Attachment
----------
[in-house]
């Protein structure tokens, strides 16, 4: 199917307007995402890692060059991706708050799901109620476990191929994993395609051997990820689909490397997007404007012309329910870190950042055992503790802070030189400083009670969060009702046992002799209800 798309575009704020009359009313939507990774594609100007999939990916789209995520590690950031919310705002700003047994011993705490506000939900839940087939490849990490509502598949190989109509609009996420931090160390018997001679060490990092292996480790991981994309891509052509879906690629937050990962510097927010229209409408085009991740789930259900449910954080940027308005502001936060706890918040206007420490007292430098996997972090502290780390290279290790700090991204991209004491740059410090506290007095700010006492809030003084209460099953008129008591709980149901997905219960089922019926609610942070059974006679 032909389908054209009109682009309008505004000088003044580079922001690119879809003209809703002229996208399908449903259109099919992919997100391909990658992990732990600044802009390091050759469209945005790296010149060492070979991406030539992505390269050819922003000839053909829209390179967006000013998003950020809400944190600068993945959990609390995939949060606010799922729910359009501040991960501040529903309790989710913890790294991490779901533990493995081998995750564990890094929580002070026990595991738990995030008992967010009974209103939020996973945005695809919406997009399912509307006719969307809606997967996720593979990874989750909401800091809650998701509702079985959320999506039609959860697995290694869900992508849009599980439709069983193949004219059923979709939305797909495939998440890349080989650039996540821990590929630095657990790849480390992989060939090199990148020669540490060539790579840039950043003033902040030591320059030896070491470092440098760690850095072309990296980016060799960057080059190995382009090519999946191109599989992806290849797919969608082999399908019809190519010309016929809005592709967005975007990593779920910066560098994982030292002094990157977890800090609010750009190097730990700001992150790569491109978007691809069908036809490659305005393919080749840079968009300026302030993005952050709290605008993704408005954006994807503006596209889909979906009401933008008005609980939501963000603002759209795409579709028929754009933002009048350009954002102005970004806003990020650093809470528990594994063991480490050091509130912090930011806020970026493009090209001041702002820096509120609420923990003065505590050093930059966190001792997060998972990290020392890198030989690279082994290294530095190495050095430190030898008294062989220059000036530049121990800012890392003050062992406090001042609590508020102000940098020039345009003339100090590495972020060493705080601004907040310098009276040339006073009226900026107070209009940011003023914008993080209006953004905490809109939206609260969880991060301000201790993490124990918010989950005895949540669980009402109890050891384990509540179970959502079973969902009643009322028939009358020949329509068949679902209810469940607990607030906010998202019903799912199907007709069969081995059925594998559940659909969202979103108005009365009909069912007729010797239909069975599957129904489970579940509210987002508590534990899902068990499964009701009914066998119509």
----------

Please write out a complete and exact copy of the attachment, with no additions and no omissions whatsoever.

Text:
[in-house]
């Protein structure tokens, strides 16, 4: 199917307007995402890692060059991706708050799901109620476990191929994993395609051997990820689909490397997007404007012309329910870190950042055992503790802070030189400083009670969060009702046992002799209800 798309575009704020009359009313939507990774594609100007999939990916789209995520590690950031919310705002700003047994011993705490506000939900839940087939490849990490509502598949190989109509609009996420931090160390018997001679060490990092292996480790991981994309891509052509879906690629937050990962510097927010229209409408085009991740789930259900449910954080940027308005502001936060706890918040206007420490007292430098996997972090502290780390290279290790700090991204991209004491740059410090506290007095700010006492809030003084209460099953008129008591709980149901997905219960089922019926609610942070059974006679 032909389908054209009109682009309008505004000088003044580079922001690119879809003209809703002229996208399908449903259109099919992919997100391909990658992990732990600044802009390091050759469209945005790296010149060492070979991406030539992505390269050819922003000839053909829209390179967006000013998003950020809400944190600068993945959990609390995939949060606010799922729910359009501040991960501040529903309790989710913890790294991490779901533990493995081998995750564990890094929580002070026990595991738990995030008992967010009974209103939020996973945005695809919406997009399912509307006719969307809606997967996720593979990874989750909401800091809650998701509702079985959320999506039609959860697995290694869900992508849009599980439709069983193949004219059923979709939305797909495939998440890349080989650039996540821990590929630095657990790849480390992989060939090199990148020669540490060539790579840039950043003033902040030591320059030896070491470092440098760690850095072309990296980016060799960057080059190995382009090519999946191109599989992806290849797919969608082999399908019809190519010309016929809005592709967005975007990593779920910066560098994982030292002094990157977890800090609010750009190097730990700001992150790569491109978007691809069908036809490659305005393919080749840079968009300026302030993005952050709290605008993704408005954006994807503006596209889909979906009401933008008005609980939501963000603002759209795409579709028929754009933002009048350009954002102005970004806003990020650093809470528990594994063991480490050091509130912090930011806020970026493009090209001041702002820096509120609420923990003065505590050093930059966190001792997060998972990290020392890198030989690279082994290294530095190495050095430190030898008294062989220059000036530049121990800012890392003050062992406090001042609590508020102000940098020039345009003339100090590495972020060493705080601004907040310098009276040339006073009226900026107070209009940011003023914008993080209006953004905490809109939206609260969880991060301000201790993490124990918010989950005895949540669980009402109890050891384990509540179970959502079973969902009643009322028939009358020949329509068949679902209810469940607990607030906010998202019903799912199907007709069969081995059925594998559940659909969202979103108005009365009909069912007729010797239909069975599957129904489970579940509210987002508590534990899902068990499964009701009914066998119509």